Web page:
Today’s Saint Andrew celebration brings forth a meditation on the unifying message of religion and spirituality. The founder and first bishop of the church of Byzantium, Andrew is the patron of several cities and countries, including Romania.
In Romania, the Christian holiday of St. Andrew overlaps a traditional celebration associated with wolves and winter, when it is believed that animals can speak and the sky opens at midnight.
This is one example of syncretism leading to a popular contemporary holiday that blends in ancient beliefs and practices. More such examples and comments are invited.
The International Conference of the Council for Research in Values and Philosophy is brought to Iasi by RVP Iasi Center on October 27-28.
Under the topic Re-Learning to be Human for Global Times, this CRVP conference will discuss How Intercultural Encounters (Re)Shape the Contemporary World.
Join CRVP’s International Conference organised in Iasi, Romania by the RVP Center at Alexandru Ioan Cuza University on October 27-28, 2017 under the title:
Re-Learning to Be Human for Global Times:
How Intercultural Encounters (Re)Shape the Contemporary World
As intercultural encounters both home and abroad have become a common event, they bring together individuals and communities, leading to a confrontation of cultural differences and humane similarities. Beyond their challenges, such interactions may generate a new awareness of the other and of the self and an enhanced understanding of what it means to be human.
This conference proposes to investigate the different forms and effects of intercultural encounters, both real and virtual, and to discuss how they shape the contemporary world and their possible impact on re-learning to be human. It aims to find out whether intercultural encounters could produce new forms of communication and revise cultural definitions.
Abstracts can still be submitted by mid-October. More details about the conference are available here on CRVP’s website.
Be it for a sacred space or a seat of power, a common area or a private room, the ceiling represents the upper limit of livable space, as perceived from within. It transforms natural space into a domestic environment. Ceilings are paradoxical elements: their protective obstruction can be creatively turned into a physical or symbolic opening to the above, thus making present what they conceal.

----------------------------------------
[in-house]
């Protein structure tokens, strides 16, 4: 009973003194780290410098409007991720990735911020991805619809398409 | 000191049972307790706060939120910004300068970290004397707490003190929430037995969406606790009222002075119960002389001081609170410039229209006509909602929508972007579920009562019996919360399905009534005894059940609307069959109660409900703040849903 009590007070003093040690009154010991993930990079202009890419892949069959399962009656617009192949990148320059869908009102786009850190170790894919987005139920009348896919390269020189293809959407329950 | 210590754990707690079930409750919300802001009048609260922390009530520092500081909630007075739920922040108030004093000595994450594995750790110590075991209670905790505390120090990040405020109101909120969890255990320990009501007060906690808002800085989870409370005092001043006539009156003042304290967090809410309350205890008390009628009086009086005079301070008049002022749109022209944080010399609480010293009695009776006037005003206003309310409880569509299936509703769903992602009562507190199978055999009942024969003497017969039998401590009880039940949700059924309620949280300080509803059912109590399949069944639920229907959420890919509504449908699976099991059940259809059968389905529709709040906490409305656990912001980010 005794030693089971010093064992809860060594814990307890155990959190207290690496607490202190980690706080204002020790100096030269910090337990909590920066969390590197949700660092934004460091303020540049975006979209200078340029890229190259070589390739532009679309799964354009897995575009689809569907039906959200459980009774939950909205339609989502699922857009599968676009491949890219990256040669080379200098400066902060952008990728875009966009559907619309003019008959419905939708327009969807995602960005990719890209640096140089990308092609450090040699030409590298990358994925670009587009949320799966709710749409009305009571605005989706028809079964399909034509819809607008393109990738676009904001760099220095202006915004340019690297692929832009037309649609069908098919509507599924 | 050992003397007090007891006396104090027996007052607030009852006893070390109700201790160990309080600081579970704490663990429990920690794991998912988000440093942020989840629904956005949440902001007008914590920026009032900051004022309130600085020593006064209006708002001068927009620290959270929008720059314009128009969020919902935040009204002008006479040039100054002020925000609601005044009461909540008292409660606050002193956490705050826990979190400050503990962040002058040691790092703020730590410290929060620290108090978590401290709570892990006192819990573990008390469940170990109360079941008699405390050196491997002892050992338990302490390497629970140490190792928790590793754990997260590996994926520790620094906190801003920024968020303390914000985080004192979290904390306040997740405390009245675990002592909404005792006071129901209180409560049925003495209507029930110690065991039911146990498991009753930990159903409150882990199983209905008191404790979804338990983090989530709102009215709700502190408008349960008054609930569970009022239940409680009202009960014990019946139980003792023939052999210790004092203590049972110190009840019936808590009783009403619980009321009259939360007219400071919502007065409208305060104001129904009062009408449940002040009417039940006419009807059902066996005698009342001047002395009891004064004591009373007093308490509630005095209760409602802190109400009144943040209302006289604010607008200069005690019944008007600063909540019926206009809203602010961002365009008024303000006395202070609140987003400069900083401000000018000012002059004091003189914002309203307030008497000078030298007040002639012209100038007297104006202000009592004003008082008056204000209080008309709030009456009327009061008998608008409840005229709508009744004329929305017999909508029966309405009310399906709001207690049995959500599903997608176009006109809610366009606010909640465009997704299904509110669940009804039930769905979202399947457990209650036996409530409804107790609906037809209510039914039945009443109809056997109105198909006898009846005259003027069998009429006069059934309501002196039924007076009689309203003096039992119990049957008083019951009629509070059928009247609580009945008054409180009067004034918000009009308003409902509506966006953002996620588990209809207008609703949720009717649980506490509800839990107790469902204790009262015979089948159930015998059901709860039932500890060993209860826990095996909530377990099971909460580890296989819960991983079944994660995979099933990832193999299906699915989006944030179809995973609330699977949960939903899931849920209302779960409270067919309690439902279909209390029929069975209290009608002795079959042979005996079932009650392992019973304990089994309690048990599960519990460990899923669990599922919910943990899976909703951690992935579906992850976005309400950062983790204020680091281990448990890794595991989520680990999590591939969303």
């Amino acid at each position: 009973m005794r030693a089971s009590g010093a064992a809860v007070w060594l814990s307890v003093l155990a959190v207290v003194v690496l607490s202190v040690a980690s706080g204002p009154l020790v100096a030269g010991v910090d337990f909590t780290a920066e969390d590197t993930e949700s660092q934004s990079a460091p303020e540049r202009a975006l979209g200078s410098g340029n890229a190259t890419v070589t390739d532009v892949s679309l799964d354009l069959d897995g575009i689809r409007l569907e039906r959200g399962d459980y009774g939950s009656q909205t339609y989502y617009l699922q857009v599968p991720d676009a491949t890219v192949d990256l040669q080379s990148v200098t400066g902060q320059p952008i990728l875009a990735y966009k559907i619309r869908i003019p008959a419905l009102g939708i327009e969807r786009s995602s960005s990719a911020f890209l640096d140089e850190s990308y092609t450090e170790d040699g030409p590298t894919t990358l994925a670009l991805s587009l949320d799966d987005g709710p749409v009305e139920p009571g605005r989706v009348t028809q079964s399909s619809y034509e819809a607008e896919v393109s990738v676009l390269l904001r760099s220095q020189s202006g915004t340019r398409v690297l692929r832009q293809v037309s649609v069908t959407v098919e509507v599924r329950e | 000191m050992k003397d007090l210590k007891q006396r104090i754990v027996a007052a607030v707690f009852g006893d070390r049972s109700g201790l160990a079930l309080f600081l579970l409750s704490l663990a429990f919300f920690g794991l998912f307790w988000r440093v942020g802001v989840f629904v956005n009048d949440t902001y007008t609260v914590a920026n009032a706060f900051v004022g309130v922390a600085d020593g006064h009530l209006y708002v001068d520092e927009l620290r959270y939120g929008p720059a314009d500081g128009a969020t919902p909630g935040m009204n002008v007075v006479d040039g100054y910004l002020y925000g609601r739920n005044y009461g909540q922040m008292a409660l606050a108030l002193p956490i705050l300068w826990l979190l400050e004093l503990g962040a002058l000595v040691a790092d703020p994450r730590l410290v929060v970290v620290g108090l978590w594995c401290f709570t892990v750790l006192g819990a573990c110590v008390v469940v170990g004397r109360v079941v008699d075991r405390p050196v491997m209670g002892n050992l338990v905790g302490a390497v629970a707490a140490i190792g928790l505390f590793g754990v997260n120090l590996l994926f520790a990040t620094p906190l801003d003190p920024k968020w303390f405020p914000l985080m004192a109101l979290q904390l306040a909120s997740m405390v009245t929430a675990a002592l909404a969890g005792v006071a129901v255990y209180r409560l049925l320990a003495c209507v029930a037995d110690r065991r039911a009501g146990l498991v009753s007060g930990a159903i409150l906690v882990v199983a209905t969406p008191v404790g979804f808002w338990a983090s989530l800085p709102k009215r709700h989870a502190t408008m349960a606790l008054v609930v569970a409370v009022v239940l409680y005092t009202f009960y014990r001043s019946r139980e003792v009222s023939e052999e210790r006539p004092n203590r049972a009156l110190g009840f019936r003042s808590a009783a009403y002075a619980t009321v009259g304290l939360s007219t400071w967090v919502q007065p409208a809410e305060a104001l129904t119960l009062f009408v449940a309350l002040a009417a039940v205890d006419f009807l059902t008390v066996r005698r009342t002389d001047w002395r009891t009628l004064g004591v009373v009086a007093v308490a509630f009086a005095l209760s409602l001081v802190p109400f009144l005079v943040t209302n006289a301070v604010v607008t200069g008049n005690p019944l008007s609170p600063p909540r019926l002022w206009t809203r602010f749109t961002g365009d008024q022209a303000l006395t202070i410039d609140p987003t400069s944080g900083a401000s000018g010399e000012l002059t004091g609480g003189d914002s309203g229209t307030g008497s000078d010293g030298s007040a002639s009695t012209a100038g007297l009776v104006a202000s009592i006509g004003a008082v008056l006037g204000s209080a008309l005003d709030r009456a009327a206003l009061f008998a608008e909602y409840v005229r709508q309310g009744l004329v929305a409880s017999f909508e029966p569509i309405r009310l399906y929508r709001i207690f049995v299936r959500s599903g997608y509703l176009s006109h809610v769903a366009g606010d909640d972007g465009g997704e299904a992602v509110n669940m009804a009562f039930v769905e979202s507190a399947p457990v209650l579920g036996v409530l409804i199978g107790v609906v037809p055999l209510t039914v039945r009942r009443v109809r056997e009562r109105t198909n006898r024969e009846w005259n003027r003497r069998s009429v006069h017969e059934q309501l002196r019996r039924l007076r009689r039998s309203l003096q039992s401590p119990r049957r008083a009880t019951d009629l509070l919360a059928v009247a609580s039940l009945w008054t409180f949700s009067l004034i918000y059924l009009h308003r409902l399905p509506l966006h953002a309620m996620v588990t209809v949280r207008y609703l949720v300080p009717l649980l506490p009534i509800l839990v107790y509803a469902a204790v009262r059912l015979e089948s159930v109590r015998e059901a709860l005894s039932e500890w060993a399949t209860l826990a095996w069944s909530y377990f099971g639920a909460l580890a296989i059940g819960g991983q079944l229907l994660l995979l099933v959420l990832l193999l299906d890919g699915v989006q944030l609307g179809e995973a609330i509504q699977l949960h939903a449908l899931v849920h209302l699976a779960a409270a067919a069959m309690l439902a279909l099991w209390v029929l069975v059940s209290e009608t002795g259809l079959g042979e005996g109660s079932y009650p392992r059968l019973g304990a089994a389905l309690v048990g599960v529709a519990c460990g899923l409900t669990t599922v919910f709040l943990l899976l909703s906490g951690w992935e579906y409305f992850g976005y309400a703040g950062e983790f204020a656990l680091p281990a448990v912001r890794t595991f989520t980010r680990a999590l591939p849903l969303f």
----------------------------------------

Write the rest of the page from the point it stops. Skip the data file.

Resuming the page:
In older and newer cultures alike, ceilings function not so much as a boundary of vision, but as a reflection of a reality which is otherwise not visible and which permeates or makes itself present through this particular physical border. The architecture of roofs and the treatment of the ceilings ultimately reflect a culture’s understanding and symbolic representation of what is above, a beyond opening from top to bottom.
Have you ever noticed a remarkable ceiling? How does it reflect the material heritage and spiritual intuitions of a culture?
Participants in the round table discussions in Iasi and Bucharest and in the international workshop are warmly invited to submit their contributions as soon as possible, with a view to online and/or print publication, at firstname.lastname@example.org. Other project members may contribute as well, on the respective topics.
What is a journey without a tale? Whether we take a package tour or venture off the beaten track, to a nearby location or in a distant foreign country, we return with a story to tell. Travellers are storytellers by default, making up their own tale on the way.
What could be the story behind the photos below?
One possible story: A country that rewrites itself every 5 years. Can you imagine returning every few years to a city that is periodically erased and rebuilt from the ground up? What remains of it?